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The molecular genetic basis of HSCR. Search for HSCR modifier loci in humans

We have extensively studied Hirschsprung disease (HSCR) as a model complex genetic disorder. In particular,
(1) genetic analysis at the RET locus has been carried out to identify variants conferring a modified risk of HSCR development.

We have confirmed the view that RET variants defining common haplotypes act as low penetrant alleles in the development of the disease, even in the absence of clear causative mutations, by SNPs genotyping, haplotype reconstruction and search for RET functional/hypomorphic variants. A high LD in the region, defining two distinct blocks, and a clear association of the 5 region of the gene with HSCR disease have been reported. In addition, our two groups participated to an International HSCR Consortium aiming to genotype a number of SNPs across the RET locus and using the transmission disequilibrium test (TDT) to determine transmission from heterozygous parents to affected offspring. In this study the relative contributions of CDS mutations and of an enhancer mutation at risk of HSCR already described have been examined with respect to various HSCR-associated features in a total of 1,000 patients (as trios) providing a consistent explanation of the genetic features of a classical multifactorial disease. In addition, we have obtained results suggesting that the HSCR predisposing haplotype is associated with low RET gene expression, a finding in agreement with the overrepresentation and non random transmission of this haplotype to HSCR patients.

We have also investigated a HSCR protective RET haplotype finding association with two nucleotide substitutions located nearby the third and fourth polyadenylation sites. Data obtained in vitro, using proper constructs containing the 3 terminal sequences of the RET gene, clearly demonstrate that one of these variant alleles interferes with normal RET mRNA half-life thus allowing to conclude that a more stable RET mRNA can lead to an increase of endogenous transcript, and probably of the amount of total protein produced, and providing a consistent explanation of the protective effect previously described.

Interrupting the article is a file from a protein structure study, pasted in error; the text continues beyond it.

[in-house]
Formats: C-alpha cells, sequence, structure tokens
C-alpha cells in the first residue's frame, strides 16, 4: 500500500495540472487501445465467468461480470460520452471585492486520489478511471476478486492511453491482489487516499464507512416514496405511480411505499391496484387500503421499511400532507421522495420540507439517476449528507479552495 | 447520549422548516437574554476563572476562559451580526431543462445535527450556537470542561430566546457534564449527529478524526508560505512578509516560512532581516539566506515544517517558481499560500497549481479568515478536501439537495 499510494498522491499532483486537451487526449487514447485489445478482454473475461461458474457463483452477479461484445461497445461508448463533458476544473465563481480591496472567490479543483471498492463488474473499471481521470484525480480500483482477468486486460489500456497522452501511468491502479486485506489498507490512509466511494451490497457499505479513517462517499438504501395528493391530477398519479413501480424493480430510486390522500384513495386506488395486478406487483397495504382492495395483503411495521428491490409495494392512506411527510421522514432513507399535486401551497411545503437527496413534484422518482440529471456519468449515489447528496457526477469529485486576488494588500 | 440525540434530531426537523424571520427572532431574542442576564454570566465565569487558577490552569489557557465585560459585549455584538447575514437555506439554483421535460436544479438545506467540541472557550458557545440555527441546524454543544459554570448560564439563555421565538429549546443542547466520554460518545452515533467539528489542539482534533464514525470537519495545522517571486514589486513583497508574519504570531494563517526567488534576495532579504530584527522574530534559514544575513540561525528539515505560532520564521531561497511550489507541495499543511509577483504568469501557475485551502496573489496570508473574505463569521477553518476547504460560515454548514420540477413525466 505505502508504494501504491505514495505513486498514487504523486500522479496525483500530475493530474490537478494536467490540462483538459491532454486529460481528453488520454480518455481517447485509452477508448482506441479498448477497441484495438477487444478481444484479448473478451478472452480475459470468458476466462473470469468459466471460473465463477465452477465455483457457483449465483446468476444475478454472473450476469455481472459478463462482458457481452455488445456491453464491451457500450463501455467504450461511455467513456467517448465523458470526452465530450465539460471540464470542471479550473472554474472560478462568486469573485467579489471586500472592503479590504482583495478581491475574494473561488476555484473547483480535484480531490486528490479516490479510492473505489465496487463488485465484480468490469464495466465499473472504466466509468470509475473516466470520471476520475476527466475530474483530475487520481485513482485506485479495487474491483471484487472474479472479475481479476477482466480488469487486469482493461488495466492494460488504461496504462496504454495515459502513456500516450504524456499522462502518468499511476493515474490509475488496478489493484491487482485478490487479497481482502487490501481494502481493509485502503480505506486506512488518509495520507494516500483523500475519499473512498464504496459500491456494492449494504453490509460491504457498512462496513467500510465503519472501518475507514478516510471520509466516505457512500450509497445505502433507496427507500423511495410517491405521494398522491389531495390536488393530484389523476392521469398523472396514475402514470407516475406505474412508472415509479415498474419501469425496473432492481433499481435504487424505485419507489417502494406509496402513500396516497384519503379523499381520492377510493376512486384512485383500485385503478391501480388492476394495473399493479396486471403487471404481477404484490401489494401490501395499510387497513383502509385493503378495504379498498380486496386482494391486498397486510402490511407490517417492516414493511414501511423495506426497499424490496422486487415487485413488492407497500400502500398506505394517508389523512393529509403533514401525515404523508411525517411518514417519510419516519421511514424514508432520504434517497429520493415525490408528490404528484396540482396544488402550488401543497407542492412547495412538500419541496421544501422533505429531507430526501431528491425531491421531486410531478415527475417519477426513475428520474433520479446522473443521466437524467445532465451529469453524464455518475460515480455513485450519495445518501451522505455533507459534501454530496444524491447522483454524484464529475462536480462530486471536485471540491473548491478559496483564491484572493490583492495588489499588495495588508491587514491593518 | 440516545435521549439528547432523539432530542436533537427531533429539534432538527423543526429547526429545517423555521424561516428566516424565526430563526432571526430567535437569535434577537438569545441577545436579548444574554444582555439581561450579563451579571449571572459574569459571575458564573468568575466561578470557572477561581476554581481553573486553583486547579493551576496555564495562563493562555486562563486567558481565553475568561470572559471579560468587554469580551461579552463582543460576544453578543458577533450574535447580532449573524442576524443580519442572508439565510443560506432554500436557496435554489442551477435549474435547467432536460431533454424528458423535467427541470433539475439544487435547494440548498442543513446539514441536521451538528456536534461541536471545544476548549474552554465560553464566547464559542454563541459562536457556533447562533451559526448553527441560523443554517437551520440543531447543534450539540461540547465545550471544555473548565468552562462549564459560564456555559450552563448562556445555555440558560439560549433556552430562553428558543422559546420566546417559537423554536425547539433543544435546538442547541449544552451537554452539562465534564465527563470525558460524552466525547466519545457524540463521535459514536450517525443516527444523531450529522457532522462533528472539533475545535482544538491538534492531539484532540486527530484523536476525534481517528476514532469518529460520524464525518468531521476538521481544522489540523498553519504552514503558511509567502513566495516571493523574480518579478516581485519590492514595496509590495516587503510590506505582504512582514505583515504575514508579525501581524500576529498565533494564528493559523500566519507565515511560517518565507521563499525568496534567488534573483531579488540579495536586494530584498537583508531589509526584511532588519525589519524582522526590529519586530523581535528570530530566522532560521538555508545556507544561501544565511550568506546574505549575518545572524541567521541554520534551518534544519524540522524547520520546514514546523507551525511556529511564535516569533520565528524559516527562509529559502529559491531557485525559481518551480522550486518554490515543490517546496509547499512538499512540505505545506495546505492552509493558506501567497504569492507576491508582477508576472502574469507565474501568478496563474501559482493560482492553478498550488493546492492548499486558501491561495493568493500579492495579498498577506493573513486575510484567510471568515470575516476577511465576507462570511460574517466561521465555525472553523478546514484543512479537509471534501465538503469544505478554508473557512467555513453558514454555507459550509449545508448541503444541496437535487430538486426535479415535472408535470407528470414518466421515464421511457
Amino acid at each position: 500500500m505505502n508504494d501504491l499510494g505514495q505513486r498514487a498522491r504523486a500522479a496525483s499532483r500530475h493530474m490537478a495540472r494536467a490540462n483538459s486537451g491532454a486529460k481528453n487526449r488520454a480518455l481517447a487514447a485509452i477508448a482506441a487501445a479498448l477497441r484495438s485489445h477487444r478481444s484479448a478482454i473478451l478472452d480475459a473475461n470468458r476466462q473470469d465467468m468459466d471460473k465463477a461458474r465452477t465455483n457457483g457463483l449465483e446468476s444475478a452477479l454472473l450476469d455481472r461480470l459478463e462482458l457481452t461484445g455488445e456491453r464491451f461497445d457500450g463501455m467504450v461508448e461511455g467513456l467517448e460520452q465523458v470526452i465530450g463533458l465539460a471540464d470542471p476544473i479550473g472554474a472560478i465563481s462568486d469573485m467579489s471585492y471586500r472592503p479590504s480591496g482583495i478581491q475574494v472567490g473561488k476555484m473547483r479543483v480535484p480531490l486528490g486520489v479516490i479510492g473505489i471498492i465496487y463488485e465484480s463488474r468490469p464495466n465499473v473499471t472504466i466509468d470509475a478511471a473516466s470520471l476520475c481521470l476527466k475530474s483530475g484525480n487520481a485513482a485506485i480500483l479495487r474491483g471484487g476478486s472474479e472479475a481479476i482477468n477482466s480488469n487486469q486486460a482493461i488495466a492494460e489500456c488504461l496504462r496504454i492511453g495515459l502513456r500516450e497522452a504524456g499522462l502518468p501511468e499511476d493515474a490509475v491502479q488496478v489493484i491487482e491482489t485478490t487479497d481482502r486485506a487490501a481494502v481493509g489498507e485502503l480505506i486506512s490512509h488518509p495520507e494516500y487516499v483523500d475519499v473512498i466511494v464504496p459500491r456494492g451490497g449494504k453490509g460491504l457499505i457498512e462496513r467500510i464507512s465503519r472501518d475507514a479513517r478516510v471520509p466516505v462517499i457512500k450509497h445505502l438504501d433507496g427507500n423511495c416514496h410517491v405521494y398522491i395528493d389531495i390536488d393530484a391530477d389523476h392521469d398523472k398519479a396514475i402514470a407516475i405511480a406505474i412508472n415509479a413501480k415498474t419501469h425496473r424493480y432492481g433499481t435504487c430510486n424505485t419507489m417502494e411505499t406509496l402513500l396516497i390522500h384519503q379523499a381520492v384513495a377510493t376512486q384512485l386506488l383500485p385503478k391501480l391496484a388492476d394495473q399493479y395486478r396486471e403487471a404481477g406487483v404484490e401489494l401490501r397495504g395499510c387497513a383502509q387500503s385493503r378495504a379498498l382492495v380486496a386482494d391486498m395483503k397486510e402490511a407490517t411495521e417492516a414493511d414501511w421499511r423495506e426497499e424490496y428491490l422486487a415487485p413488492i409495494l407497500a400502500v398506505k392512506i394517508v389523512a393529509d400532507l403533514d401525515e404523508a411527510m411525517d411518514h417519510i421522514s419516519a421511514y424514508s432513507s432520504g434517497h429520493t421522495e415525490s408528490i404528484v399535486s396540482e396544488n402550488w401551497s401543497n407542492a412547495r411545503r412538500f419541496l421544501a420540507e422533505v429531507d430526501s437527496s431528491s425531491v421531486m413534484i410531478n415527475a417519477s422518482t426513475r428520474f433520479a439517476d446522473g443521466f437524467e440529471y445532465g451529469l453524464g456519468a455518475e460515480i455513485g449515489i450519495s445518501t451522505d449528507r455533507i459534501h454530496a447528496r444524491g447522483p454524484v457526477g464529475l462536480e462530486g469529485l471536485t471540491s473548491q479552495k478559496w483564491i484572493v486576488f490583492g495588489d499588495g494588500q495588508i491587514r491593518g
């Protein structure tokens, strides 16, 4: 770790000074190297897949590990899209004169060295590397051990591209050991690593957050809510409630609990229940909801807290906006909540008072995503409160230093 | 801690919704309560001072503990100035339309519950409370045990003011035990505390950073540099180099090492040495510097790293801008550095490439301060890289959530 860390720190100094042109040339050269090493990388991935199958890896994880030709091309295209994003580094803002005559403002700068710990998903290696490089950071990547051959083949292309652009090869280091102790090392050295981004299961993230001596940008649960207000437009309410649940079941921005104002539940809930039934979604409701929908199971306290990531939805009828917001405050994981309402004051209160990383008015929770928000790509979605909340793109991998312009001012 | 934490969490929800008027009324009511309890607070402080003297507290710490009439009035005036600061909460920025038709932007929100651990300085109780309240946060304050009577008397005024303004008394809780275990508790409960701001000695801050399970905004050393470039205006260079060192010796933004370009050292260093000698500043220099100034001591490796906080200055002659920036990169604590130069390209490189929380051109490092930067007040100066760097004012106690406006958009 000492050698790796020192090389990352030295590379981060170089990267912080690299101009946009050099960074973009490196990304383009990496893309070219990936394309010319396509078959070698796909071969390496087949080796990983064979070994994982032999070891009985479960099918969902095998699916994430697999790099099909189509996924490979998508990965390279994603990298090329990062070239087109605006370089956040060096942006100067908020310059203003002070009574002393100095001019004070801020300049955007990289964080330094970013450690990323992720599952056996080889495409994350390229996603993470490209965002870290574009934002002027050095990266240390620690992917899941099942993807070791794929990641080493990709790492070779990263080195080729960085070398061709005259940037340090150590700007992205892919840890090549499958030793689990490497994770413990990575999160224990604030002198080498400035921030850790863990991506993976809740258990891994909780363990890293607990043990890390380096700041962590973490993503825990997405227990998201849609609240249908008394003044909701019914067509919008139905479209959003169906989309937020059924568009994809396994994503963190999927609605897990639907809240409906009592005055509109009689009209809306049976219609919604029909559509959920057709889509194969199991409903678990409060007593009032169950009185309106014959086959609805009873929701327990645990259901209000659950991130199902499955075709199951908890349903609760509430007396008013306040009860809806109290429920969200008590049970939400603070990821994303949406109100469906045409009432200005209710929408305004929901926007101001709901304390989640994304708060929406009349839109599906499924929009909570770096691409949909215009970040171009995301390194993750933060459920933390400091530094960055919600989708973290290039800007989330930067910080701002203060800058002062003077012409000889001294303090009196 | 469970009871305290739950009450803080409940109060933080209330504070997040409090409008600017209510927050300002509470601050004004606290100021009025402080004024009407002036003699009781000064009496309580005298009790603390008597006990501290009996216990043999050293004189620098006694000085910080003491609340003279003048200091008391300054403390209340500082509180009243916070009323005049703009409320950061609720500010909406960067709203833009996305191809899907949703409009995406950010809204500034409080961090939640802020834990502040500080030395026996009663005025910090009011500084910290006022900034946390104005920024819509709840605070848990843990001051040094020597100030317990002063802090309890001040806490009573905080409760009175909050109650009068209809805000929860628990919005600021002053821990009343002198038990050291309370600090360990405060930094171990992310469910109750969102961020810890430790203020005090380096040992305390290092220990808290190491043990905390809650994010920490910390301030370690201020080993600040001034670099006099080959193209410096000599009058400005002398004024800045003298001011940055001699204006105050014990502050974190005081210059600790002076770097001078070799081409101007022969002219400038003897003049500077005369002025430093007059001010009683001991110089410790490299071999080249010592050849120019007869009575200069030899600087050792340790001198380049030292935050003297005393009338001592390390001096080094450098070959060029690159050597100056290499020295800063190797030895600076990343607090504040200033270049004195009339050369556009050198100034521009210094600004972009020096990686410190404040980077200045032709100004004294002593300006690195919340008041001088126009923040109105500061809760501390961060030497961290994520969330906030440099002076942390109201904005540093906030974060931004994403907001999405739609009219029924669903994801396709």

(2) molecular characterization of the genetic defect underlying a HSCR associated phenotype: the Congenital Central Hypoventilation Syndrome (CCHS)
Between our two groups, we have collected so far a total of more than 180 CCHS patients, 28% of whom showing association with HSCR. Mutation screening of the PHOX2B gene has allowed to detect heterozygous frameshift mutations and in-frame changes leading to 5 to 13 polyalanine expansions of the PHOX2B gene, vastly occurred de novo, in over 85 % CCHS patients studied, thus concluding that PHOX2B is the major gene in CCHS pathogenesis, with autosomal dominant inheritance and reduced penetrance. In addition, we have shown i) a particular susceptibility to neuroblastoma in CCHS patients with truncating mutation of the PHOX2B gene as opposed to those with polyalanine expansion mutations, ii) the possibility of germline PHOX2B gene mutation predisposing to neuroblastoma independent of the CCHS phenotype and that iii) the two sets of PHOX2B mutations found in CCHS patients play different roles in the transcriptional regulation of different target genes. In particular, we have shown a correlation between the length of polyalanine expansions and the severity of reduced transcriptional activity caused by retention of the mutated protein in the cytoplasm or in the nuclear aggregates. On the other hand, frameshift mutations did not impair the PHOX2B nuclear income, suggesting a different mechanism through which they would exert the observed effects on target promoters

(3) functional reconstruction of the gene network underlying correct development of Autonomic Nervous System as an approach to identify novel candidates for ENS dysfuntions and/or HSCR modifier genes

We aimed to isolate factors regulating expression and targets of two homeobox genes, Tlx2 and Tlx3, involved in the development of branches of autonomic nervous system, and to identify genes cooperating in the RET transcriptional regulation. In particular, i) transient transfections, electrophoretic mobility shift and chromatin immunoprecipitation assays have all indicated that PHOX2B is able to bind sequences of a cell-specific element in the 5-flanking region of the human TLX2 gene, determining its transactivation in neuroblastoma cells, and confirming a physiological role of the PHOX2B-TLX2 promoter interaction in the transcription factors cascade underlying the differentiation of autonomic neuronal lineages during human embryogenesis, ii) after identifying the transcription initiation points, we have demonstrated that the 5-untranslated region of the TLX3 gene is necessary for the basal promoter activity in cell lines from different origin. Moreover, two tandem CCAAT boxes have been localized as critical elements, also showing their interaction with the nuclear factor Y (NFY).

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